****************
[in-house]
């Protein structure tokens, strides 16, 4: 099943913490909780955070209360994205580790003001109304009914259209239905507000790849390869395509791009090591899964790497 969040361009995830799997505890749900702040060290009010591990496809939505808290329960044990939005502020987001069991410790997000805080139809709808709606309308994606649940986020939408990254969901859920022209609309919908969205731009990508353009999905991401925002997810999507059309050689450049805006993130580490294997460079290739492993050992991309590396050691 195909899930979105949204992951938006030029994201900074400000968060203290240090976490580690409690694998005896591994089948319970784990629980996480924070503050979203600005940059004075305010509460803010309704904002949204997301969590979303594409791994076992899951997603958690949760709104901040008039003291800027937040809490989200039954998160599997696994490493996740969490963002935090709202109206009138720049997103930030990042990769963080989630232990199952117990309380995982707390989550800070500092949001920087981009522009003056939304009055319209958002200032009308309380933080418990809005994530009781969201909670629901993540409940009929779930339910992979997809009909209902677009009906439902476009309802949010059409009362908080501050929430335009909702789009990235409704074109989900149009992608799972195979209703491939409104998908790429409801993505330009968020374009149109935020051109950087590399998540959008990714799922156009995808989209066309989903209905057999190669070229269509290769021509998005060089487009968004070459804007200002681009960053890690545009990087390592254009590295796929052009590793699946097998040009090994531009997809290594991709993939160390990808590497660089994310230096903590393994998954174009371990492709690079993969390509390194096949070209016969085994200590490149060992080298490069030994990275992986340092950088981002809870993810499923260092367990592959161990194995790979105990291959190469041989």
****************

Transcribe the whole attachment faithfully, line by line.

[in-house]
């Protein structure tokens, strides 16, 4: 099943913490909780955070209360994205580790003001109304009914259209239905507000790849390869395509791009090591899964790497 969040361009995830799997505890749900702040060290009010591990496809939505808290329960044990939005502020987001069991410790997000805080139809709808709606309308994606649940986020939408990254969901859920022209609309919908969205731009990508353009999905991401925002997810999507059309050689450049805006993130580490294997460079290739492993050992991309590396050691 195909899930979105949204992951938006030029994201900074400000968060203290240090976490580690409690694998005896591994089948319970784990629980996480924070503050979203600005940059004075305010509460803010309704904002949204997301969590979303594409791994076992899951997603958690949760709104901040008039003291800027937040809490989200039954998160599997696994490493996740969490963002935090709202109206009138720049997103930030990042990769963080989630232990199952117990309380995982707390989550800070500092949001920087981009522009003056939304009055319209958002200032009308309380933080418990809005994530009781969201909670629901993540409940009929779930339910992979997809009909209902677009009906439902476009309802949010059409009362908080501050929430335009909702789009990235409704074109989900149009992608799972195979209703491939409104998908790429409801993505330009968020374009149109935020051109950087590399998540959008990714799922156009995808989209066309989903209905057999190669070229269509290769021509998005060089487009968004070459804007200002681009960053890690545009990087390592254009590295796929052009590793699946097998040009090994531009997809290594991709993939160390990808590497660089994310230096903590393994998954174009371990492709690079993969390509390194096949070209016969085994200590490149060992080298490069030994990275992986340092950088981002809870993810499923260092367990592959161990194995790979105990291959190469041989």